A drought affected corn crop is seen near Paris, Missouri July 13, 2012. REUTERS/Adrees Latif
JERUSALEM (AP) — Mideast peace, America's defining issue for decades of dealings with Israel and its Arab neighbors, was just a postscript Monday as Hillary Rodham Clinton made perhaps her final visit to the region as secretary of state.
Three years after President Barack Obama declared the plight of the Palestinians "intolerable," his administration no longer sees the failing Arab-Israeli peace efforts with the same immediacy. U.S. interests are focused now on Iran and Syria, though the deep differences between Israel and the Palestinians are not ignored.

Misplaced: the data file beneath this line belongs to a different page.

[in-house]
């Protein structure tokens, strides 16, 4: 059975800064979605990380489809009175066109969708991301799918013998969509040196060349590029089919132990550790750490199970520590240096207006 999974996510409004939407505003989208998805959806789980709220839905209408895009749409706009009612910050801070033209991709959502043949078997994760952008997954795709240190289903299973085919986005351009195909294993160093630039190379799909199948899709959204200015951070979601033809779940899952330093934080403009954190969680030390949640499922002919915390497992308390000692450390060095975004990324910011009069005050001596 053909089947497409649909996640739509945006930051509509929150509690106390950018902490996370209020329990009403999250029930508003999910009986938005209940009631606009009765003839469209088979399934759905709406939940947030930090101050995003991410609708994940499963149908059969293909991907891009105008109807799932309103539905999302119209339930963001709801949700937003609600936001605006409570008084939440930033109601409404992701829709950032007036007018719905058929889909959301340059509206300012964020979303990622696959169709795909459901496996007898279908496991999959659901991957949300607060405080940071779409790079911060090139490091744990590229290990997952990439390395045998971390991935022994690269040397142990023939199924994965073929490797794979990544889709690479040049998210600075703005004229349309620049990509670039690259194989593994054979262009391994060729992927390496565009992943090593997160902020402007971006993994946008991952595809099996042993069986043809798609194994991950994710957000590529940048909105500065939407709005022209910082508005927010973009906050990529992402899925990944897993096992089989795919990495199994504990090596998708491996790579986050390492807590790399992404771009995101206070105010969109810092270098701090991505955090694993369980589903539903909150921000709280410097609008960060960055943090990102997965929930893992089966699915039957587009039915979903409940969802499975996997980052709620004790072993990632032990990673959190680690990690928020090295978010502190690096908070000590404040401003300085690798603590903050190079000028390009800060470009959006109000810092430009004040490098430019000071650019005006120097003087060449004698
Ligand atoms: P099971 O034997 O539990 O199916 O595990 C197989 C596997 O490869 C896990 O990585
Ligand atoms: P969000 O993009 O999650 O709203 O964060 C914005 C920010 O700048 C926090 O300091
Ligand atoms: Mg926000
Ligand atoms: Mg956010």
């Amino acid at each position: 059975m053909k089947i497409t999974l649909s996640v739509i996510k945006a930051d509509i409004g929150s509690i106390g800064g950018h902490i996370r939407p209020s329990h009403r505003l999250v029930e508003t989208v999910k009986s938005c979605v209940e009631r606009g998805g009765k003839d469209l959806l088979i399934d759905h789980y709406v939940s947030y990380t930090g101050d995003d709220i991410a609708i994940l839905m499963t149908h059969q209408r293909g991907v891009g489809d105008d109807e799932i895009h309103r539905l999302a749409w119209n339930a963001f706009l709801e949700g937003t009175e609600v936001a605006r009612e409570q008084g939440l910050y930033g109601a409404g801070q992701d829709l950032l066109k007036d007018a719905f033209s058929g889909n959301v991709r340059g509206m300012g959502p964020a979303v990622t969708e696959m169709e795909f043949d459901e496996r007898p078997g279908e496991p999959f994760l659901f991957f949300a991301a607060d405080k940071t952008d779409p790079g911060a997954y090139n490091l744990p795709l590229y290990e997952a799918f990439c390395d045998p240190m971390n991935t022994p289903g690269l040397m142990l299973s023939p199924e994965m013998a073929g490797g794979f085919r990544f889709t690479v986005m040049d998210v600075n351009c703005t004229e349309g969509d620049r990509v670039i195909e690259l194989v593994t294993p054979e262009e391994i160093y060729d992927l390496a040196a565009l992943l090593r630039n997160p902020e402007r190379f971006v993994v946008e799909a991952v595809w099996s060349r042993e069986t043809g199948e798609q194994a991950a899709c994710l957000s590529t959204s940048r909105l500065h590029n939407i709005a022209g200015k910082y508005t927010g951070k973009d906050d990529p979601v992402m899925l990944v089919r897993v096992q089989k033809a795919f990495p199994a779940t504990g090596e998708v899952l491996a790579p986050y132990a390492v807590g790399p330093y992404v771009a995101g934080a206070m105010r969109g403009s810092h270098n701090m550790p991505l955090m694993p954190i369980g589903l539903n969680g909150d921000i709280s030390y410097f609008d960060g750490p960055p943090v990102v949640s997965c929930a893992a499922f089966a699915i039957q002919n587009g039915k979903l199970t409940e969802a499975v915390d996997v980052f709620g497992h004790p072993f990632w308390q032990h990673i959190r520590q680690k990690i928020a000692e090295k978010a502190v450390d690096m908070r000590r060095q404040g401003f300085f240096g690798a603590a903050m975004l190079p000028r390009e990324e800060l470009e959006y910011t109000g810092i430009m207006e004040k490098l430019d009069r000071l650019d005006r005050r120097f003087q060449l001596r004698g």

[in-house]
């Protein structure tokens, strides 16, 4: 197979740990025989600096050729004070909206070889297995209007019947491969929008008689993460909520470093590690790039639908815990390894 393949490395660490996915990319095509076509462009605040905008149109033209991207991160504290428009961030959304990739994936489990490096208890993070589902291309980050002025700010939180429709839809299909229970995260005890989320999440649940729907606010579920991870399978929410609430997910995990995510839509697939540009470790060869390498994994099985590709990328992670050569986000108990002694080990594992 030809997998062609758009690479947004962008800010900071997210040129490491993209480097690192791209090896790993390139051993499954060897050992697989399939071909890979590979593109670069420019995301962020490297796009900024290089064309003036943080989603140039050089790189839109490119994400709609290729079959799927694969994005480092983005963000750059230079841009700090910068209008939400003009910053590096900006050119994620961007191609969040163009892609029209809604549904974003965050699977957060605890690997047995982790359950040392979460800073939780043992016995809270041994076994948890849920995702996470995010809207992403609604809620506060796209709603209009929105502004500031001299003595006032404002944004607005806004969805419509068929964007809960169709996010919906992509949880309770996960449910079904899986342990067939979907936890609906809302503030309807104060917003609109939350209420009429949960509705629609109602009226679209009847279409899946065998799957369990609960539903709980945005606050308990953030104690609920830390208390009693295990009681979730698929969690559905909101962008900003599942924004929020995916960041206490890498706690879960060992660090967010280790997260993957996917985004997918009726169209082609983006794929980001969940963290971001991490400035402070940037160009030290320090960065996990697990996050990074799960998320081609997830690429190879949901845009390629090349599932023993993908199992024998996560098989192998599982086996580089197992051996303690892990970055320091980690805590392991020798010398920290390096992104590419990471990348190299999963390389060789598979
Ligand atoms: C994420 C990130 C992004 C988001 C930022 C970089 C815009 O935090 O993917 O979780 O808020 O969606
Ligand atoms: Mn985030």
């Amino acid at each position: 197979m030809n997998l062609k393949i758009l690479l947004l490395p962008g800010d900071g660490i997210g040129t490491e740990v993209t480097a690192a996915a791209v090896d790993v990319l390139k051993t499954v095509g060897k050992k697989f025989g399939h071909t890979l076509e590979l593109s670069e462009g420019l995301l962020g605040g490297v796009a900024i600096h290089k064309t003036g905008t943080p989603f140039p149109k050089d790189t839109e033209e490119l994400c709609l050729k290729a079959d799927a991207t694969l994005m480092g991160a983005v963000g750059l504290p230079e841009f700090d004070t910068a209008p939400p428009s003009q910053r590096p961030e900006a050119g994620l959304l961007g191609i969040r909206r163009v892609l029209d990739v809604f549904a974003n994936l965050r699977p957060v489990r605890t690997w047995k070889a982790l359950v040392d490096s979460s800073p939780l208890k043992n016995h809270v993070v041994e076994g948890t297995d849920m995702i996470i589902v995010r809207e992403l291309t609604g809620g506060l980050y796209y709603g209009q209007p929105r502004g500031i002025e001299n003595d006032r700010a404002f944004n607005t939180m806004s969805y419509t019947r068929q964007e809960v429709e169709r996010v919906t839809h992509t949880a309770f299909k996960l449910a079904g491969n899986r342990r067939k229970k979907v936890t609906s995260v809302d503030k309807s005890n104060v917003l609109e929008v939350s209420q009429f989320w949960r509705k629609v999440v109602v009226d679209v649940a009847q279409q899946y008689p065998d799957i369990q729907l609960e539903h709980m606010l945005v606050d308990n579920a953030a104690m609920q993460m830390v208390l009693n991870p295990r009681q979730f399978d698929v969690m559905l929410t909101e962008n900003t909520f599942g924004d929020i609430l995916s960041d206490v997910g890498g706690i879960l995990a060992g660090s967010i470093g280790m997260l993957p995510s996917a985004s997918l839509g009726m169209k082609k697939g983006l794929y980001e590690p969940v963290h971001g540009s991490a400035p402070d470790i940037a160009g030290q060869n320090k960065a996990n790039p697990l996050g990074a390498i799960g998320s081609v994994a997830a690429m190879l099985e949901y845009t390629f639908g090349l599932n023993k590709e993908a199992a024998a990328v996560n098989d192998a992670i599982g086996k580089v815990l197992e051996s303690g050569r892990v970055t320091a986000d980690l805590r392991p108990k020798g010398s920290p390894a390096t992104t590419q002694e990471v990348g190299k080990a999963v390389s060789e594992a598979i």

"Peace among Israel, the Palestinian people and all of Israel's Arab neighbors is crucial for Israel's long-term progress and prosperity," Clinton said following discussions with Israeli Prime Minister Benjamin Netanyahu and the country's president, foreign minister and defense minister.
Clinton also met Palestinian Prime Minister Salam Fayyad, but she couldn't report any progress toward an accord that might secure an independent Palestine and an Israel at peace with its neighbors.
In a departure from the usual pattern for top U.S. diplomats, she did not travel to the Palestinian Authority's West Bank seat of government in Ramallah.
The Palestinians said a visit was unnecessary because Clinton had met with the Palestinian president, Mahmoud Abbas, just a few days earlier in Paris.
Israel has defied Obama's call to halt settlement construction in occupied lands, and the Palestinian leadership in the West Bank has refused to resume negotiations, leaving peace hopes in a tense status quo with no breakthrough in sight....READ MORE